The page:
On Monday of this week the findings of an extensive independent review were published which highlighted significant failings in infection prevention and control, governance and risk management at the Queen Elizabeth University Hospital. The review was carried out by a panel of independent external experts led by Professor Mike Stevens. The review was commissioned by the Scottish Government as part of a wider investigation into the ventilation system, water supply and drainage system at the hospital.
Concerns relating to the risks of infection developed after the hospital moved from its old site at Yorkhill to the New Queen Elizabeth Hospital in June 2015. After the hospital was relocated concerns emerged that the hospital water supply was contaminated and that patient safety was at risk.
The independent review involved investigation of 118 episodes of infections contracted by 84 children and young people who were patients of the new hospital. The patients were receiving treatment for cancer, leukaemia and other serious blood diseases. The review panel were tasked with investigating whether these infections were linked to the hospital environment and assessing the implications for patient care.
The review found that the frequency of infections amongst patients in the hospital was higher than would have been expected. It found that there was evidence of clusterings of infections in the hospital which the review panel doubt occurred by chance.
The review panel have been critical of the approach taken to infection prevention and control despite ever growing concerns about the hospital environment. The review panel have also commented that the steps which were taken at the hospital could not just have been to address public confidence, there must have been an acceptance of environmental risk.
It has been determined in this review that a number of the cases investigated were most likely contracted from the hospital environment.
The impact that these hospital acquired infections has had on the patients and their families has been devastating. Children and young people who were already coping with extreme illnesses have had their safety compromised and have suffered additional complications in their care. Many patients who suffered a hospital acquired infection had to have an additional stay in hospital. Patients had to undergo emergency surgery for their central line to be removed, they had to be admitted to intensive care and there were delays to their ongoing treatment. This has undoubtedly caused additional burden and distress to the patients and their families.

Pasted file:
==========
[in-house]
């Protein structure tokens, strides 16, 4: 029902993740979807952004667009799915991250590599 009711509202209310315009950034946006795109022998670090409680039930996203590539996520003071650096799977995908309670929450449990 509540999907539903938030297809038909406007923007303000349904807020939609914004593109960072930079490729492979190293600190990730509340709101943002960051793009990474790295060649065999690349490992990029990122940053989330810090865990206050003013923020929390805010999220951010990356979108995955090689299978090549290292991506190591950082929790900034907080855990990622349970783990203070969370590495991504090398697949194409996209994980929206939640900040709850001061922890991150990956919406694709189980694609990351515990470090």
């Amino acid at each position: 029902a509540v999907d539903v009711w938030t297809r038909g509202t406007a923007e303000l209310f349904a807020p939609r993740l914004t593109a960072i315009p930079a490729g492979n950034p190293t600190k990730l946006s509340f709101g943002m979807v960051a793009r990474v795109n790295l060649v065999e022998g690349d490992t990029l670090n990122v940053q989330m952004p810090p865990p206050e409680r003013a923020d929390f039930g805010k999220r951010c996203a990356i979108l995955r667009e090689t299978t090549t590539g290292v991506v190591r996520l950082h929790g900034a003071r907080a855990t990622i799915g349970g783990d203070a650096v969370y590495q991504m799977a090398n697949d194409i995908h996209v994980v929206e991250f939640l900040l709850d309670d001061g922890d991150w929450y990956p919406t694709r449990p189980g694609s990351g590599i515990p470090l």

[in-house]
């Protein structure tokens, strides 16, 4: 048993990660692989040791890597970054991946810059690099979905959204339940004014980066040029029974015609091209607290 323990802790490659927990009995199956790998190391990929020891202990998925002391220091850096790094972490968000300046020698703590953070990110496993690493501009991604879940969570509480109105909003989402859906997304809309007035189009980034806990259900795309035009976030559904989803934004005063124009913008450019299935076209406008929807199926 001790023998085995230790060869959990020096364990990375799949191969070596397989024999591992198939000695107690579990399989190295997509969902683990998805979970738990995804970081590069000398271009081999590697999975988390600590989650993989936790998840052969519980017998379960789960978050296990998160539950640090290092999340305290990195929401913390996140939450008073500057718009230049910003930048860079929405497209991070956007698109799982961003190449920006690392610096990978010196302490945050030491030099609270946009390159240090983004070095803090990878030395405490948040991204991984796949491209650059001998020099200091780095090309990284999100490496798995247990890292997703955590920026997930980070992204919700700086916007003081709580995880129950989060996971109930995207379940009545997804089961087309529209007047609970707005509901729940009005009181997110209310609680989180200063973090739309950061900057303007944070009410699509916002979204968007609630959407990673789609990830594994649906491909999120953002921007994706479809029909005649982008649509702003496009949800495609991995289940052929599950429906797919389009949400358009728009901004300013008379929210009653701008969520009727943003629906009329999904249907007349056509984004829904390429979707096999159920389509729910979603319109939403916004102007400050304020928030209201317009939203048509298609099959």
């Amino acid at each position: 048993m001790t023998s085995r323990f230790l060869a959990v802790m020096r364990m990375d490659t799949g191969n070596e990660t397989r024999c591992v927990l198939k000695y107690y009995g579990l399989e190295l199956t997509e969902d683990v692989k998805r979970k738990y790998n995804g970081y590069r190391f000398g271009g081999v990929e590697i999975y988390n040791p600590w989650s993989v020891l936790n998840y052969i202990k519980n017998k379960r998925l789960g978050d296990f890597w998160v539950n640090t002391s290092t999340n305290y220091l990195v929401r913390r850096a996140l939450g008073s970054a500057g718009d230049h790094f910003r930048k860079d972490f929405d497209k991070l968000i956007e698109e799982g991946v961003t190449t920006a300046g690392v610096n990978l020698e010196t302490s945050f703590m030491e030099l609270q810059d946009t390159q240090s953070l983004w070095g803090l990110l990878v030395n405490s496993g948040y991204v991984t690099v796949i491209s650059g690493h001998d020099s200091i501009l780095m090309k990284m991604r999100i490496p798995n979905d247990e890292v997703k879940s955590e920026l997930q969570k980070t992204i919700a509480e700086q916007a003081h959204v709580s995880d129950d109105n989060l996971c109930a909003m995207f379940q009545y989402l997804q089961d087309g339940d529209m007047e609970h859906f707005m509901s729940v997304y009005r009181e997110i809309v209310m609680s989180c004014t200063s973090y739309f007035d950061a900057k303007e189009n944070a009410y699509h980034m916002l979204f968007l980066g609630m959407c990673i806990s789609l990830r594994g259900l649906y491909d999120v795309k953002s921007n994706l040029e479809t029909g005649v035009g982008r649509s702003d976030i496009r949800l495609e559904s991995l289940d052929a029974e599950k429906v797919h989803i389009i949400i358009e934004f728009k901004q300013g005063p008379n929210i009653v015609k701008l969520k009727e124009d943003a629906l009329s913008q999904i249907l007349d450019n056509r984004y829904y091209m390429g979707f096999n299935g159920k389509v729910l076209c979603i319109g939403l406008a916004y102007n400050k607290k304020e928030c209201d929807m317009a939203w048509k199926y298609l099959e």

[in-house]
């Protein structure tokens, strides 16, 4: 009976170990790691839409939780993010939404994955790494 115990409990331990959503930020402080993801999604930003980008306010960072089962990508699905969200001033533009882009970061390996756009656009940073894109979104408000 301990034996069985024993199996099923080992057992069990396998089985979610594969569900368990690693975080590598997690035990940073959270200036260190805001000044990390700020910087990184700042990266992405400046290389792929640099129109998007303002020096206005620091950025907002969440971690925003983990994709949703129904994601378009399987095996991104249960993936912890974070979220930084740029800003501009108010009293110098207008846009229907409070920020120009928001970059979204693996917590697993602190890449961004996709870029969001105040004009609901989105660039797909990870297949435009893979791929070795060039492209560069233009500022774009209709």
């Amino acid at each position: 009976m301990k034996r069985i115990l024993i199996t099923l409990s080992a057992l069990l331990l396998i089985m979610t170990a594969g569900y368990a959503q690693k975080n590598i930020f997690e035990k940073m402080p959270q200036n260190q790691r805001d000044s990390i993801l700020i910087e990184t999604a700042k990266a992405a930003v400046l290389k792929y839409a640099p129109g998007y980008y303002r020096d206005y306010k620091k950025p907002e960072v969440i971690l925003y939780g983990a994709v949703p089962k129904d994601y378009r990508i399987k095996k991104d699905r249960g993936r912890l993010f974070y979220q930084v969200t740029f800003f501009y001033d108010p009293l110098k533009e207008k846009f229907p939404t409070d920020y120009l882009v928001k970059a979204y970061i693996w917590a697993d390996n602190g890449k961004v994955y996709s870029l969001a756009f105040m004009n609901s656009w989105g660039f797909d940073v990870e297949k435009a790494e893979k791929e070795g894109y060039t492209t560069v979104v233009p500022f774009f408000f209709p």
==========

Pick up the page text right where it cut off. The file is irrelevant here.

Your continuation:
Fears of the risk of infection from the hospital environment will have caused patients and their families’ additional stress and anxiety as the consequences of catching bacterial infections can be serious and life threatening.
The independent review has confirmed that two of the children who died after contracting a hospital acquired bacterial infection, did so, in part as a result of their infection.
Despite years of experience in investigating outbreaks of bacterial infections and the rising concerns about the hospital environment, a suitable ongoing system of review and prevention planning was not put in place. The review panel have criticised the communications between the departments of microbiology and infection control and have criticised that there was not a systematic approach taken to environmental sampling.
In light of the failures of the Queen Elizabeth University Hospital, the independent review panel have made 43 recommendations to improve infection prevention and control and patient safety. Amongst their recommendations they have advised that there is a need for an improved system of consistent environmental surveillance and an improved system for water testing.
Independent investigations over the concerns of the deficits in the design, commissioning and maintenance of the hospital buildings and the impact this has had on patients and their care remain ongoing.
Blog by Stephanie Young, Solicitor